TUCSON, Arizona – On November 14th, No More Deaths released Separate and Deadly: Segregation of 911 Emergency Services in the Arizona Borderlands. The report is the latest installment of Disappeared, a four-part series that examines Border Patrol’s role in the crisis of mass death and disappearance in the U.S.-Mexico borderlands.
Separate and Deadly analyzes the Pima County Sheriff’s Department’s emergency response system and the segregation of 911 calls in the border region. The findings of the report shed light on a discriminatory system in which vastly different responses are allocated to callers based on their perceived citizenship status. For people migrating through the region, their distress calls to 911 are customarily transferred to Border Patrol – an agency that has already demonstrated a deadly negligence when it comes to emergency response and rescue.
From the report:
“In March 2018, a man contacted 911 eleven times over the course of ten hours. He was lost and alone. As the hours passed, his condition clearly deteriorated, and his voice began to fade. It appeared that Border Patrol was not actively searching for him… Pima County dispatchers continued to transfer his call to Border Patrol every time he called… The county’s own Search and Rescue team was never notified, and the county never activated a search for him. Eventually the man stopped calling. The outcome of his case is unknown.”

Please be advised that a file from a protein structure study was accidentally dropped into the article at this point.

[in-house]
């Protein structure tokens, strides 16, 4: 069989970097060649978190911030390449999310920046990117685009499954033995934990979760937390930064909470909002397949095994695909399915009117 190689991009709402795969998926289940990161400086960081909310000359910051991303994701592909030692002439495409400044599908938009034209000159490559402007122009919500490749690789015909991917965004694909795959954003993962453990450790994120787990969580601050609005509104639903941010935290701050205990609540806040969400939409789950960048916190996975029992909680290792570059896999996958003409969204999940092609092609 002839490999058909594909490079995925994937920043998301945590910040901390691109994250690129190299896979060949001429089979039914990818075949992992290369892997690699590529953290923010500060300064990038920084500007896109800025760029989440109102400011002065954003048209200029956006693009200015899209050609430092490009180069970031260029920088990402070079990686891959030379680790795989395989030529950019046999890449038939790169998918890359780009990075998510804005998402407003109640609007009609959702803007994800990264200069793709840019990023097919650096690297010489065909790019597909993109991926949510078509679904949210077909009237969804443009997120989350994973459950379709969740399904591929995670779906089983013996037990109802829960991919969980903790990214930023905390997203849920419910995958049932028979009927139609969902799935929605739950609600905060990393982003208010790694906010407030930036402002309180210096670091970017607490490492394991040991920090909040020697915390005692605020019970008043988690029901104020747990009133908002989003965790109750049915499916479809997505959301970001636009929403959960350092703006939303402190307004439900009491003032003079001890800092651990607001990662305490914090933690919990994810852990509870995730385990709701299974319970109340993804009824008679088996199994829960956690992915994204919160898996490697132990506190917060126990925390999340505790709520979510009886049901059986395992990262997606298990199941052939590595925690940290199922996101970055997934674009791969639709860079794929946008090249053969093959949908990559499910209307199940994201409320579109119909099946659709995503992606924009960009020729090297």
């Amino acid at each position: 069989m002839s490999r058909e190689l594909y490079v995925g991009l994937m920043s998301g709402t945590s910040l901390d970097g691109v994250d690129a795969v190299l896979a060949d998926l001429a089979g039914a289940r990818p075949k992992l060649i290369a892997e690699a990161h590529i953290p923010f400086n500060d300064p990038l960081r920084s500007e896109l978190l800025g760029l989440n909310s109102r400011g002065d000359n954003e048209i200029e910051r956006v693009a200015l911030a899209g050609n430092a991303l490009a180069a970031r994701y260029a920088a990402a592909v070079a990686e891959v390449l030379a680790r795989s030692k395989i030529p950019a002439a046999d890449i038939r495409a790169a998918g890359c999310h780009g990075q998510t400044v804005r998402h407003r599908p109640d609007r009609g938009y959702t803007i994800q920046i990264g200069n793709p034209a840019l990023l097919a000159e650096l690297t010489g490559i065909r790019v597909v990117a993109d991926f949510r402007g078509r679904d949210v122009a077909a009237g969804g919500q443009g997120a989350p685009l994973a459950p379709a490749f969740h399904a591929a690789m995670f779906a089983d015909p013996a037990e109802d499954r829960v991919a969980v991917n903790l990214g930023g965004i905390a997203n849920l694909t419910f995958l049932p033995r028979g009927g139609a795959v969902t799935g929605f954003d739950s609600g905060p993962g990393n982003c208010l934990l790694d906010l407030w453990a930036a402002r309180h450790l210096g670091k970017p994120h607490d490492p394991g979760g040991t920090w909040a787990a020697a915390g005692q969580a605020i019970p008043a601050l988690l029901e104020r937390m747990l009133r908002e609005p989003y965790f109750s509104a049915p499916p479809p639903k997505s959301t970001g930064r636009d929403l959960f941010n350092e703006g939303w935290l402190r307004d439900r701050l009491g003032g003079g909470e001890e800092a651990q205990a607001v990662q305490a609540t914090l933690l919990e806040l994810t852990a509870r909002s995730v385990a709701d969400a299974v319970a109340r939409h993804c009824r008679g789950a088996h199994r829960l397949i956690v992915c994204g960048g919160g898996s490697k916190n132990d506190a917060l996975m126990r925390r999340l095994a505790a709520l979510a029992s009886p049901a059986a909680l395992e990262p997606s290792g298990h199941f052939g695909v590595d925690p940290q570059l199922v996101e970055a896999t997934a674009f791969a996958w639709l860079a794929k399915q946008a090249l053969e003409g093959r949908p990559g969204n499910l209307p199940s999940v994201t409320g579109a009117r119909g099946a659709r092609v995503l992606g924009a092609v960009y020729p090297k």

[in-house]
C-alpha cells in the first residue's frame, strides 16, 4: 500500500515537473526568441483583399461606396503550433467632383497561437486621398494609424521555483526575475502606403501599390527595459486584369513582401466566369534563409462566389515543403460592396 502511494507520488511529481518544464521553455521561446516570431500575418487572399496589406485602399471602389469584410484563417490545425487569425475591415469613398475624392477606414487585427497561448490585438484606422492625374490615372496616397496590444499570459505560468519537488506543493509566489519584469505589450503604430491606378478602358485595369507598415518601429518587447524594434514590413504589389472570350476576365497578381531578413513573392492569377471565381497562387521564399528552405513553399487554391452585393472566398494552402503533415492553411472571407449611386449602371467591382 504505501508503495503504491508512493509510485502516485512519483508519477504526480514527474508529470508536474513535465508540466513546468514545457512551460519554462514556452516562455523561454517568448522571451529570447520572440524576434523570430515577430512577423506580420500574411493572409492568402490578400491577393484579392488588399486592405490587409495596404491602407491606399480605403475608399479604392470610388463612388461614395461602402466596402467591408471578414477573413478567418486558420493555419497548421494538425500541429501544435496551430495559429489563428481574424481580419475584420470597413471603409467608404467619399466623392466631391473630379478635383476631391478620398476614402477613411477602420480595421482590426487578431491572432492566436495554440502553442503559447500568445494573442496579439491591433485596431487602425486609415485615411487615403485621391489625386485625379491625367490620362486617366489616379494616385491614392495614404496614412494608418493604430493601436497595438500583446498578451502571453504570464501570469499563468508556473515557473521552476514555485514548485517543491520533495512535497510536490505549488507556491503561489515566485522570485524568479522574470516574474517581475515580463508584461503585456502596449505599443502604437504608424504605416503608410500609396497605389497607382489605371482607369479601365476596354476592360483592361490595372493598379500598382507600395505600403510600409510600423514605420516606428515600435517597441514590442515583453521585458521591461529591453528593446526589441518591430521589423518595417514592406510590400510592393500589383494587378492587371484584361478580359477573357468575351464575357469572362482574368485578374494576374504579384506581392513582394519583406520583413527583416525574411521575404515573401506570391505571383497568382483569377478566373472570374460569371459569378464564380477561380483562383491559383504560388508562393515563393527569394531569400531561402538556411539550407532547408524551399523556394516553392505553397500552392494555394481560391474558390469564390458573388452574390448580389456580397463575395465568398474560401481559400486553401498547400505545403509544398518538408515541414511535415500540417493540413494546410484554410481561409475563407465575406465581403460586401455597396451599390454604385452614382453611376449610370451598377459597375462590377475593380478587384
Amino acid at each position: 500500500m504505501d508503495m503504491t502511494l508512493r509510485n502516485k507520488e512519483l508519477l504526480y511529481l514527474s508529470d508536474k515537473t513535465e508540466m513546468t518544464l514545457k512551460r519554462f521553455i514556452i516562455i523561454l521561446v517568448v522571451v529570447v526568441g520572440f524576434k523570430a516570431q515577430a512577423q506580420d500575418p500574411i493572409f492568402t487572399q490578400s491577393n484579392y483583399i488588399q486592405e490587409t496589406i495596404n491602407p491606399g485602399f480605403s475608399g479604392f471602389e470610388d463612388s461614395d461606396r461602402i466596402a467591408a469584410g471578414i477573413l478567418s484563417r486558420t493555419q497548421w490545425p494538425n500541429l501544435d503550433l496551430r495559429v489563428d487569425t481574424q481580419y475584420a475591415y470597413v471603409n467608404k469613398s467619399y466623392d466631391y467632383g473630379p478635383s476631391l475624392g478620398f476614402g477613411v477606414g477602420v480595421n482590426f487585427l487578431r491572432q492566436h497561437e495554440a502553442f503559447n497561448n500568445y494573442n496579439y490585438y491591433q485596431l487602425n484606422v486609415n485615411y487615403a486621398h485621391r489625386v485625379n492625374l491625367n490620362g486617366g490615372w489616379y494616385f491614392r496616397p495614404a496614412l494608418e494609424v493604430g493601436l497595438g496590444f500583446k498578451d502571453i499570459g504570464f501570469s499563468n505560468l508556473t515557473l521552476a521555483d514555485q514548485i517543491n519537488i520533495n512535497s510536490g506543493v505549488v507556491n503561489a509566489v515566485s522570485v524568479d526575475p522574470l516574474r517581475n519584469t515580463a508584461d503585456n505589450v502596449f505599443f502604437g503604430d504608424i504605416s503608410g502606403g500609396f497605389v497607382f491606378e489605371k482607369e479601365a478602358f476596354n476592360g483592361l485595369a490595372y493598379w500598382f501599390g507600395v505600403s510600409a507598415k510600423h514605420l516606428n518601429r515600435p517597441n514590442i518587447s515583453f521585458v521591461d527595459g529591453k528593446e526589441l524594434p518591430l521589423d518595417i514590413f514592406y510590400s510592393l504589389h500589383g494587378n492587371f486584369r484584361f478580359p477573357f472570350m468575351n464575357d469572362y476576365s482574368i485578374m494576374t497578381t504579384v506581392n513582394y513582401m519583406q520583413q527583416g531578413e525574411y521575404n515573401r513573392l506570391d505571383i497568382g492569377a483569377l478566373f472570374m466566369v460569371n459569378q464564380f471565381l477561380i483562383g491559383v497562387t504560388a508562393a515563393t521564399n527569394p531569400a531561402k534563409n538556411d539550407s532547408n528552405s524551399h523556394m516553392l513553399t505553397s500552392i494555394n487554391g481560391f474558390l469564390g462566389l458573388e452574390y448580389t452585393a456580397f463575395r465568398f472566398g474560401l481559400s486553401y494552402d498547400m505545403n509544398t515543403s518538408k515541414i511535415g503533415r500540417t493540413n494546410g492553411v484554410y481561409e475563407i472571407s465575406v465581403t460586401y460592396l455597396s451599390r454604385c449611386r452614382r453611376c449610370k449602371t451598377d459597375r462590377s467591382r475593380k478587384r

The No More Deaths team reviewed thousands of 911 calls and took testimony from humanitarian aid volunteers, in addition to other relevant data sources. In 99% of the calls where the caller was presumed to be undocumented, no intake or assessment was conducted, in 68% of the calls the dispatcher lacked fluency in Spanish to be able to communicate effectively and 50% of the callers were given no notice before being transferred to Border Patrol.
“Not only is call segregation based on presumed immigration status unlawful, the consequences of such practices are deadly,” says Parker Deighan, one of the report’s contributors. “The findings of this report raise serious questions about the county’s complicity in the ongoing crisis of death and disappearance.”
In 2023 alone, the remains of 175 people have been found in Arizona. Countless more remain disappeared.